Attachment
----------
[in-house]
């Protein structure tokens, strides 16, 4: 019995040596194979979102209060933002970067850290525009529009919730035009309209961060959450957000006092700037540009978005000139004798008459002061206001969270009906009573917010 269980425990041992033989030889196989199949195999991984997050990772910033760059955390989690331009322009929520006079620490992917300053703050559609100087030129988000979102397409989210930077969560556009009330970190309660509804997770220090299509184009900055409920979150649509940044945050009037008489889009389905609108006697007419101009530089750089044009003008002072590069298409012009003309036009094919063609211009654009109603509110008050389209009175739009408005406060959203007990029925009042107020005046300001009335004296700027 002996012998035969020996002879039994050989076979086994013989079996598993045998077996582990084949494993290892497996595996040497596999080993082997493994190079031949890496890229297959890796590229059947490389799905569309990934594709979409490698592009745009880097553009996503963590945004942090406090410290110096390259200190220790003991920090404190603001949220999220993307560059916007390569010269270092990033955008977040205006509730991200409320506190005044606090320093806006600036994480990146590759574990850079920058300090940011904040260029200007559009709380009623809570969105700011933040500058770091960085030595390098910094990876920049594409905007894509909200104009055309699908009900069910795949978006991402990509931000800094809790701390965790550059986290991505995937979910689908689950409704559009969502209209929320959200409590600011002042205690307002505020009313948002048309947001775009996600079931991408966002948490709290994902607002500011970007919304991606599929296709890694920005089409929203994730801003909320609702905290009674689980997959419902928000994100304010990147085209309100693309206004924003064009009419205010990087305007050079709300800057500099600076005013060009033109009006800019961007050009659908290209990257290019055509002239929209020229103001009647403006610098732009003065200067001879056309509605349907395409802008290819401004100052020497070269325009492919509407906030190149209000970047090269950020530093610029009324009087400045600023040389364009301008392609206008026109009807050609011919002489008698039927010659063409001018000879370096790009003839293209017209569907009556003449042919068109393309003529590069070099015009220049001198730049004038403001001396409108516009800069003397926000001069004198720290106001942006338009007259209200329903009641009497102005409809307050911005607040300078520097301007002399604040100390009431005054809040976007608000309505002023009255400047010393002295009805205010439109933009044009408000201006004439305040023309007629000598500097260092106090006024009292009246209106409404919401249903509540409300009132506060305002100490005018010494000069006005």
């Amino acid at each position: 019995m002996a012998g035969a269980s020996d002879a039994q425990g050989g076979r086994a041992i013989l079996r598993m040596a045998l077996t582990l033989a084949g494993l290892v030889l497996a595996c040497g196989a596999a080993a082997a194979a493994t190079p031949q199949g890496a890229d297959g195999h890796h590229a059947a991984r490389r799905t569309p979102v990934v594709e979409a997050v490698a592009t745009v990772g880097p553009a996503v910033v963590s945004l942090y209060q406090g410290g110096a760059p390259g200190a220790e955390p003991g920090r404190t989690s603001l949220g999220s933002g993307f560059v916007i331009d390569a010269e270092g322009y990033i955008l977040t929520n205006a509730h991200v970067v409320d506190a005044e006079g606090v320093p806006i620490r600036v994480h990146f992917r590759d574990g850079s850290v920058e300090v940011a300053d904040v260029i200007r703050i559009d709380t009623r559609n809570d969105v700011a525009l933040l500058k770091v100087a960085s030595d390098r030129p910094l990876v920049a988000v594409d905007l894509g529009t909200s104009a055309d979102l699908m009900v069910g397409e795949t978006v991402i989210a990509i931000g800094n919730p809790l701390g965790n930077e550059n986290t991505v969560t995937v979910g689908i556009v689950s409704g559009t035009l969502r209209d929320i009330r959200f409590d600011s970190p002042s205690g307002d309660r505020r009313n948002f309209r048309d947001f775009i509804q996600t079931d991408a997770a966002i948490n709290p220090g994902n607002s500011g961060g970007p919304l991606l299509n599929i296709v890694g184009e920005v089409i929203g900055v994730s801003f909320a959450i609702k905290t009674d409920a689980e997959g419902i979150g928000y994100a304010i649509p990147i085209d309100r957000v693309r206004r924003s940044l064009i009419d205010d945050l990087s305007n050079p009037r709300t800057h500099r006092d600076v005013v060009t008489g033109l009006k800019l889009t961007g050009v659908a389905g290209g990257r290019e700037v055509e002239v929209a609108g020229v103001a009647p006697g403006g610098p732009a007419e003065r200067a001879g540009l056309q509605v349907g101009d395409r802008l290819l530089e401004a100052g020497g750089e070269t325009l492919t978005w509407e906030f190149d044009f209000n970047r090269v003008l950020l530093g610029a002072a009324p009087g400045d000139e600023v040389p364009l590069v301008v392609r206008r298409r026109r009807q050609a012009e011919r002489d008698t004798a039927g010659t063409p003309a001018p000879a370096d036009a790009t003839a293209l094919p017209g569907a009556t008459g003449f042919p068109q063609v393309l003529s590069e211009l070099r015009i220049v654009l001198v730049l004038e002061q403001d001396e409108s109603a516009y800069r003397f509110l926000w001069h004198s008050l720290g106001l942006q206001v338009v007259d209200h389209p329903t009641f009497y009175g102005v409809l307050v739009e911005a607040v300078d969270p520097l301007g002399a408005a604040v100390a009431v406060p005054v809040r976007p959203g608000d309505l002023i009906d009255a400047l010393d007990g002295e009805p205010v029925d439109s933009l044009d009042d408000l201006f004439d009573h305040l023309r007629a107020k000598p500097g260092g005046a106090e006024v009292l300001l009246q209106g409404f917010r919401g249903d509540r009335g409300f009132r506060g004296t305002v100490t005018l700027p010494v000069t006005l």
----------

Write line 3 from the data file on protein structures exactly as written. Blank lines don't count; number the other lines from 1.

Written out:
């Amino acid at each position: 019995m002996a012998g035969a269980s020996d002879a039994q425990g050989g076979r086994a041992i013989l079996r598993m040596a045998l077996t582990l033989a084949g494993l290892v030889l497996a595996c040497g196989a596999a080993a082997a194979a493994t190079p031949q199949g890496a890229d297959g195999h890796h590229a059947a991984r490389r799905t569309p979102v990934v594709e979409a997050v490698a592009t745009v990772g880097p553009a996503v910033v963590s945004l942090y209060q406090g410290g110096a760059p390259g200190a220790e955390p003991g920090r404190t989690s603001l949220g999220s933002g993307f560059v916007i331009d390569a010269e270092g322009y990033i955008l977040t929520n205006a509730h991200v970067v409320d506190a005044e006079g606090v320093p806006i620490r600036v994480h990146f992917r590759d574990g850079s850290v920058e300090v940011a300053d904040v260029i200007r703050i559009d709380t009623r559609n809570d969105v700011a525009l933040l500058k770091v100087a960085s030595d390098r030129p910094l990876v920049a988000v594409d905007l894509g529009t909200s104009a055309d979102l699908m009900v069910g397409e795949t978006v991402i989210a990509i931000g800094n919730p809790l701390g965790n930077e550059n986290t991505v969560t995937v979910g689908i556009v689950s409704g559009t035009l969502r209209d929320i009330r959200f409590d600011s970190p002042s205690g307002d309660r505020r009313n948002f309209r048309d947001f775009i509804q996600t079931d991408a997770a966002i948490n709290p220090g994902n607002s500011g961060g970007p919304l991606l299509n599929i296709v890694g184009e920005v089409i929203g900055v994730s801003f909320a959450i609702k905290t009674d409920a689980e997959g419902i979150g928000y994100a304010i649509p990147i085209d309100r957000v693309r206004r924003s940044l064009i009419d205010d945050l990087s305007n050079p009037r709300t800057h500099r006092d600076v005013v060009t008489g033109l009006k800019l889009t961007g050009v659908a389905g290209g990257r290019e700037v055509e002239v929209a609108g020229v103001a009647p006697g403006g610098p732009a007419e003065r200067a001879g540009l056309q509605v349907g101009d395409r802008l290819l530089e401004a100052g020497g750089e070269t325009l492919t978005w509407e906030f190149d044009f209000n970047r090269v003008l950020l530093g610029a002072a009324p009087g400045d000139e600023v040389p364009l590069v301008v392609r206008r298409r026109r009807q050609a012009e011919r002489d008698t004798a039927g010659t063409p003309a001018p000879a370096d036009a790009t003839a293209l094919p017209g569907a009556t008459g003449f042919p068109q063609v393309l003529s590069e211009l070099r015009i220049v654009l001198v730049l004038e002061q403001d001396e409108s109603a516009y800069r003397f509110l926000w001069h004198s008050l720290g106001l942006q206001v338009v007259d209200h389209p329903t009641f009497y009175g102005v409809l307050v739009e911005a607040v300078d969270p520097l301007g002399a408005a604040v100390a009431v406060p005054v809040r976007p959203g608000d309505l002023i009906d009255a400047l010393d007990g002295e009805p205010v029925d439109s933009l044009d009042d408000l201006f004439d009573h305040l023309r007629a107020k000598p500097g260092g005046a106090e006024v009292l300001l009246q209106g409404f917010r919401g249903d509540r009335g409300f009132r506060g004296t305002v100490t005018l700027p010494v000069t006005l």